Irish data surrounding CDI shows an Irish weighted mean incidence of 7.3 cases per 10,000 patient days; this figure is higher than the European average.14

The recurrence rate for CDI is approximately 20 per cent after initial treatment and patients who experience one recurrence have a 40 per cent risk of another recurrence.16,17,18

How does FMT work against C. difficile?

The aim of FMT is to induce a stable and diverse community of gut micro-organisms, the goal of which is to replace the disrupted microbiome that occurs in CDI.

A number of hypotheses exist to explain the methods by which the gut microbiome counteracts CDI.

Firstly, the classic mechanism of ecology is that no two species can occupy the same niche in an ecosystem at the same time.19 This microbiome can aggregate and result in a synergistic biofilm that produces bacteriocins.

These antimicrobial peptides inhibit the growth of certain species of bacteria, and so are a narrow-spectrum antimicrobial in their own right. One such bacteriocin produced by Bacillus thuringiensis against C. difficile is called thuricin CD and is currently undergoing clinical trials. Interestingly, thuricin CD selectively kills C. difficile while leaving dominant bacterial populations intact.20

The microbiome can alter the life-cycle of C. difficile indirectly by using the host. Many colonic bacteria can alter the life-cycle of C. difficile by the metabolism of bile acids. Primary bile acids lead to an environment that is favourable to C. difficile population but when colonic bacteria deconjugate bile acids to secondary bile acids, the gut environment becomes inhospitable to CDI and so is protective.21 The commensal bacteria in our guts can also trigger and modulate immune reactions to pathogenic bacteria and much research has been done on the toll-like receptor (TLR) signalling in the gut.22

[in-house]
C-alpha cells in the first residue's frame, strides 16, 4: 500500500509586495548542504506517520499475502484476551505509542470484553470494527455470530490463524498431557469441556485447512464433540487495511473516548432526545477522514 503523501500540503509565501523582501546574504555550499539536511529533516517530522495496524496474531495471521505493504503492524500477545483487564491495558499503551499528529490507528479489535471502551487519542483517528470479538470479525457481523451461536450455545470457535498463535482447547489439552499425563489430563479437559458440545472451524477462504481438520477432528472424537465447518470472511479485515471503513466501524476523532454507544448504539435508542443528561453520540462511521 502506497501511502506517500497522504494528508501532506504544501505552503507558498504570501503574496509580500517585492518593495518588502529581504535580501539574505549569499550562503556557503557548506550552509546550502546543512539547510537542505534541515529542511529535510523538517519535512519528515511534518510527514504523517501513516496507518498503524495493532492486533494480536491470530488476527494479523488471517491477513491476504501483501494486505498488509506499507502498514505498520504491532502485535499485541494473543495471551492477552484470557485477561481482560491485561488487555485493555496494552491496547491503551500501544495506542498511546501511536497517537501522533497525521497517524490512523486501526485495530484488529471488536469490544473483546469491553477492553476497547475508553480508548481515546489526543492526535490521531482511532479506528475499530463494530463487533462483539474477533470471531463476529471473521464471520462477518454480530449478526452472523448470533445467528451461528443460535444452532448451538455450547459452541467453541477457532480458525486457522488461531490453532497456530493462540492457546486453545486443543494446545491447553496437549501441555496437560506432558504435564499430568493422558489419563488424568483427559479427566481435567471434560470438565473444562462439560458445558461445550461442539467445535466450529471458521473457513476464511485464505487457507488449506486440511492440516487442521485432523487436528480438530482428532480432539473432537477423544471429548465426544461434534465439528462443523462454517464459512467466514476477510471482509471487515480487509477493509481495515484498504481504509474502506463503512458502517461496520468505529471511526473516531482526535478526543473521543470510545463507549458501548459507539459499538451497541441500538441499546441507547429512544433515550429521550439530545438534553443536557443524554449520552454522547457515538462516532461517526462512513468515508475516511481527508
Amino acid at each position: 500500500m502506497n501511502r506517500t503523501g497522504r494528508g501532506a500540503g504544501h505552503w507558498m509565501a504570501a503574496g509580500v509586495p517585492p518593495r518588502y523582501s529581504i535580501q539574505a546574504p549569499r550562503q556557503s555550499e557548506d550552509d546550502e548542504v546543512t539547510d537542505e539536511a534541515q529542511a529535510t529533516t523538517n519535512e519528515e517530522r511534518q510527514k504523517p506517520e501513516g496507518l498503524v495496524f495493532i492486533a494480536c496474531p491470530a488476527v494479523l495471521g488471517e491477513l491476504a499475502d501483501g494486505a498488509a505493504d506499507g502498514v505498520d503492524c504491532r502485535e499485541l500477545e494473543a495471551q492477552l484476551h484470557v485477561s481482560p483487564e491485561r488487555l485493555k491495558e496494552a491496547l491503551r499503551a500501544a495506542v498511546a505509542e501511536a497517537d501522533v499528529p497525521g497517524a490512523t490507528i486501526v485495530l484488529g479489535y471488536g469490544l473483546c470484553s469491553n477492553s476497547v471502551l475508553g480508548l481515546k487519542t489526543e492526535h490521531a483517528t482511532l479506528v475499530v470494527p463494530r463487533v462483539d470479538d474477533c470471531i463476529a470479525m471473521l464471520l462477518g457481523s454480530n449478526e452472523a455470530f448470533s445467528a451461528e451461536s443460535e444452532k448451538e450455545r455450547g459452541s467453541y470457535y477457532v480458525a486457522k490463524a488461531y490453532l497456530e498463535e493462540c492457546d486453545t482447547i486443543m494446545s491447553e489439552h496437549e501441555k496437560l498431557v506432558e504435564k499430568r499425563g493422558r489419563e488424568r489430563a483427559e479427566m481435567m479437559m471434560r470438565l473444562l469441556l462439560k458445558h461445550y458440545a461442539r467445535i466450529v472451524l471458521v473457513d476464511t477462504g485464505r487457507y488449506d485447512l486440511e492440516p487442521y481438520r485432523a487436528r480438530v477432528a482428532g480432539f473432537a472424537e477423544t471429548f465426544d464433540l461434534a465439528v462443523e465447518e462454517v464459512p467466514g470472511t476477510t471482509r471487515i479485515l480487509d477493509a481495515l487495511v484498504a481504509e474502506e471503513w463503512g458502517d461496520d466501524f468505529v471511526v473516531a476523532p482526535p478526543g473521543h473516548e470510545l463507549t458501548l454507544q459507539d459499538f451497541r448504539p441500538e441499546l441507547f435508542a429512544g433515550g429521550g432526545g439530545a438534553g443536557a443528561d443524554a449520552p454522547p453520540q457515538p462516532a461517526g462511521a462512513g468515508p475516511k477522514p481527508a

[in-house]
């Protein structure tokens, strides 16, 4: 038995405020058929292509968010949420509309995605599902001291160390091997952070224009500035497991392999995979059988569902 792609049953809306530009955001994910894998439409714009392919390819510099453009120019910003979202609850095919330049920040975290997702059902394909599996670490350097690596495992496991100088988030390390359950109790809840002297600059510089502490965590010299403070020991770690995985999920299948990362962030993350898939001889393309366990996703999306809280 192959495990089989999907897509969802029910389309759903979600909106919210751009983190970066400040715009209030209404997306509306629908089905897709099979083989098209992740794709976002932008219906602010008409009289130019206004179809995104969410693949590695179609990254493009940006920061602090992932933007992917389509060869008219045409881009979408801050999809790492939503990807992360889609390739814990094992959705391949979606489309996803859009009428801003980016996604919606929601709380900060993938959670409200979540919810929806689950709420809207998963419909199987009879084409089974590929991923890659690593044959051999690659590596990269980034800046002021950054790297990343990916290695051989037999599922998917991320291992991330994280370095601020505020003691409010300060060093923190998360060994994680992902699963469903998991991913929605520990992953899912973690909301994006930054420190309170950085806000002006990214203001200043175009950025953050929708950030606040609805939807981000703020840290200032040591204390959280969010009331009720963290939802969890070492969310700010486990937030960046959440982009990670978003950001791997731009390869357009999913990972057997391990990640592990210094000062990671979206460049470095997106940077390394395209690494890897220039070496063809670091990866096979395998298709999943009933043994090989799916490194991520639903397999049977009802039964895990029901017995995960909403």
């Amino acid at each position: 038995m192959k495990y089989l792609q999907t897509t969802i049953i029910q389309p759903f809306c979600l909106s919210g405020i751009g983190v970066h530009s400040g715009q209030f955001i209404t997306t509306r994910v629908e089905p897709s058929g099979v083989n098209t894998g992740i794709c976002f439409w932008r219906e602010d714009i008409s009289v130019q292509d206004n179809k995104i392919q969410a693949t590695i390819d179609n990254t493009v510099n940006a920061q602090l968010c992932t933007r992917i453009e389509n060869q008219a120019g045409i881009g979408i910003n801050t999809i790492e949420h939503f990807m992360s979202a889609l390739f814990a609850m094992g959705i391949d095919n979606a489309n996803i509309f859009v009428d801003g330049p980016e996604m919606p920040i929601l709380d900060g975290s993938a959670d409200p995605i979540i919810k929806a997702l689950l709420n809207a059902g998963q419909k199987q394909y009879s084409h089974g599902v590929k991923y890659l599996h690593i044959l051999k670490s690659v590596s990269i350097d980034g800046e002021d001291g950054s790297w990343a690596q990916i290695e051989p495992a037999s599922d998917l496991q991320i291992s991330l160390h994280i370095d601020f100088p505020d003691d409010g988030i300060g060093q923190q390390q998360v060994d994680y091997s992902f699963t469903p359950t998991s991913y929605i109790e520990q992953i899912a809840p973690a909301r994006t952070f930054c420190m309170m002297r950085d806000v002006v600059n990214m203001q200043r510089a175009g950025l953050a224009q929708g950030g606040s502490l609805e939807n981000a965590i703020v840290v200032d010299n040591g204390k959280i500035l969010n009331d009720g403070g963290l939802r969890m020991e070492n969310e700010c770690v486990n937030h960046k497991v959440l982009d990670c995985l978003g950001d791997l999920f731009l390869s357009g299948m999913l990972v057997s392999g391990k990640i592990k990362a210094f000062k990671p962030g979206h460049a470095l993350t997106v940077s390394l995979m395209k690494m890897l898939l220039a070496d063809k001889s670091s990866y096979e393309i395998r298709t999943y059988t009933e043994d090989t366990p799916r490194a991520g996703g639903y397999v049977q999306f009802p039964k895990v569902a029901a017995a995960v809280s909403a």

Regardless of the mechanism of action of FMT, the data speaks for itself. The primary cure rate of FMT when used in recurrent C. difficile is over 90 per cent and the secondary cure rate is 98 per cent.23,24,25 In a recent open-label RCT comparing FMT against antibiotic therapy alone, FMT showed far superior outcomes and as a result, the study had to be terminated prematurely. In this study, recurrence rates of 62 per cent were seen post vancomycin therapy and only 6 per cent recurrence seen post FMT.26

Challenges of FMT

There are many challenges that face the utilisation and progress of FMT. The first challenge is the natural aversion that we, as humans, have against the ingestion or infusion of faeces. Both the preparation and administration of the faecal transplant is a struggle for patients and staff alike.

This natural aversion lends itself to further challenges with donor recruitment, especially in cases where a family member or partner donor cannot be used or is not available. This then leads to an over-reliance on family members volunteering their stool, however a biobank of donor microbiomes is now available in the US and may overcome these issues.

A more modern challenge of FMT is the increasing information that is accessible to patients regarding FMT for the treatment of recurrent C. difficile but also many other GI disease processes. Many websites and forums are dedicated to the utilisation of FMT at home and advise on DIY kits that can be used to infuse faeces without prior screening or medical consultation. As a result, desperate patients will seek this treatment and physicians will need to be prepared to answer their queries.